I prefer the PL/I solution,  does not specify how they are  implementedrr, only 
how they behave. Other languages, e.g., Icon, Perl, do the same thig.


--
Shmuel (Seymour J.) Metz
http://mason.gmu.edu/~smetz3

________________________________________
From: IBM Mainframe Assembler List <ASSEMBLER-LIST@listserv.uga.edu> on behalf 
of Rob van der Heij <rvdh...@gmail.com>
Sent: Friday, February 2, 2018 9:41 AM
To: ASSEMBLER-LIST@listserv.uga.edu
Subject: Re: Pascal

On 2 February 2018 at 14:28, Martin Ward <mar...@gkc.org.uk> wrote:

>
> Incidentally, perl strings can be over 4GB in length: in fact,
> any size which will will fit in memory (including swap space).
>

Just don't let the ASN.1 folks come closer, or you end up with variable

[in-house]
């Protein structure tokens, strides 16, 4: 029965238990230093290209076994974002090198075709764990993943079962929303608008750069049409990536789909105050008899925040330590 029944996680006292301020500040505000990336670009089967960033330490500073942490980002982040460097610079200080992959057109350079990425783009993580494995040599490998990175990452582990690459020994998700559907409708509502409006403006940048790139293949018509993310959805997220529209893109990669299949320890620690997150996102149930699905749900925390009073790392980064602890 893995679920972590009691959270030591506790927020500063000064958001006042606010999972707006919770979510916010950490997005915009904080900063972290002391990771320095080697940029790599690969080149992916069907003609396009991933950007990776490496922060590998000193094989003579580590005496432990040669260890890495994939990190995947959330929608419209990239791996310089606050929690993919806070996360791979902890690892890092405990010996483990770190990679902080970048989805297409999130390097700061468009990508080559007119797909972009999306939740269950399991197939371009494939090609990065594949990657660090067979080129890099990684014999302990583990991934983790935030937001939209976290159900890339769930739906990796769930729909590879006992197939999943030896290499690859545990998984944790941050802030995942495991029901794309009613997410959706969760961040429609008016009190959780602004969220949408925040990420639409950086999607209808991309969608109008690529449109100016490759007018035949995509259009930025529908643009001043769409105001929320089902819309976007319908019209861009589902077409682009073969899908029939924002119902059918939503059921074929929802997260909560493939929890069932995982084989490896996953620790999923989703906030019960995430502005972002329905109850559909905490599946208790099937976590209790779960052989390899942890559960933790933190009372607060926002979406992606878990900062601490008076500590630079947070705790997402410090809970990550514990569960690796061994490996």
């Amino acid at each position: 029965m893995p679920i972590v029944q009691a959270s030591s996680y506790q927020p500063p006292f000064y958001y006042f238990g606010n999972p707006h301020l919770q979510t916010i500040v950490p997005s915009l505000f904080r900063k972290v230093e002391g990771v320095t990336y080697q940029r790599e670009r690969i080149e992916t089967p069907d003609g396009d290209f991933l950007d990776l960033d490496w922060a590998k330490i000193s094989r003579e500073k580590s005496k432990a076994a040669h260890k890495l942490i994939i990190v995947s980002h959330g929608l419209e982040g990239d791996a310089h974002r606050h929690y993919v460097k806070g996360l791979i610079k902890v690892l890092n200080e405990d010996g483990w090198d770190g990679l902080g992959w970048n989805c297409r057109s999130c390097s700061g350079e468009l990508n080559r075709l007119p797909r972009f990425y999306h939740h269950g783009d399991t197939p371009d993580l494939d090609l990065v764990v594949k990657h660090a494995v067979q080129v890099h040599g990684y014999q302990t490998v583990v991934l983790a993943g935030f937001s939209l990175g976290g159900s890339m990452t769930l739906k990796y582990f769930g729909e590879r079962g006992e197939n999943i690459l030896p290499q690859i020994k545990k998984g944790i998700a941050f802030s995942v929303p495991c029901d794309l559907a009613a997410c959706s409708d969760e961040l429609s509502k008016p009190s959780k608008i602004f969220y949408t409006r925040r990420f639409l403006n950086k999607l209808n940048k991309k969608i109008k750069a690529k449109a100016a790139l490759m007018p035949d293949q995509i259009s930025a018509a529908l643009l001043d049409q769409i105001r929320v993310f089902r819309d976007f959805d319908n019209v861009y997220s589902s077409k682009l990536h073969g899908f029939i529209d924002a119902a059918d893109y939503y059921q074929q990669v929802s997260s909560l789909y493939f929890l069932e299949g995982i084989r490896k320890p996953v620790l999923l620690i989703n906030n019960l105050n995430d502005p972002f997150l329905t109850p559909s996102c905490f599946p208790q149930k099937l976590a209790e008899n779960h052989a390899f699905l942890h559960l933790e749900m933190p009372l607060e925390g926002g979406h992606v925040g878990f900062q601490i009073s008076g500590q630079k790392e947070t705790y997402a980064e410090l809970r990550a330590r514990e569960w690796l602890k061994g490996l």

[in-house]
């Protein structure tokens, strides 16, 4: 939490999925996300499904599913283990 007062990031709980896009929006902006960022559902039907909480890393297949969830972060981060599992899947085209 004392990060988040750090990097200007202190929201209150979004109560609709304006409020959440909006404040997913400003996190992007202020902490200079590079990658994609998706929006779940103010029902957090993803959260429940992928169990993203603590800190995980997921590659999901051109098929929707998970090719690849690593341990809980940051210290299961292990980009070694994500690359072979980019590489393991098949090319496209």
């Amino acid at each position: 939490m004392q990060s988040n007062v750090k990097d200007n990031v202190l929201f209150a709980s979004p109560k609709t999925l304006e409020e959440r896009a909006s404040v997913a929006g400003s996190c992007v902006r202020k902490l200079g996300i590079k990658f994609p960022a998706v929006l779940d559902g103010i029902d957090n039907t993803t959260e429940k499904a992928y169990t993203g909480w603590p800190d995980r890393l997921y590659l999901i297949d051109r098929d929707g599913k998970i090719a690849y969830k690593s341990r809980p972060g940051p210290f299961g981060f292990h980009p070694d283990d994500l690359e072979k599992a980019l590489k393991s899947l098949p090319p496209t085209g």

length length fields... ;-)

I would think that when things get long enough, the requirement for
consecutive storage of the characters would be restrictive. Implementing a
string as a series of (address,length) pairs would solve that, and would
also make for elegant string concatenation.
Considering that most strings are less than 4GB, I would be tempted to
maybe use negative length to imply the extra indirection, and use positive
length for characters following the length. If functions return such
strings, you'd need a garbage collector as well... sigh.

Rob

Reply via email to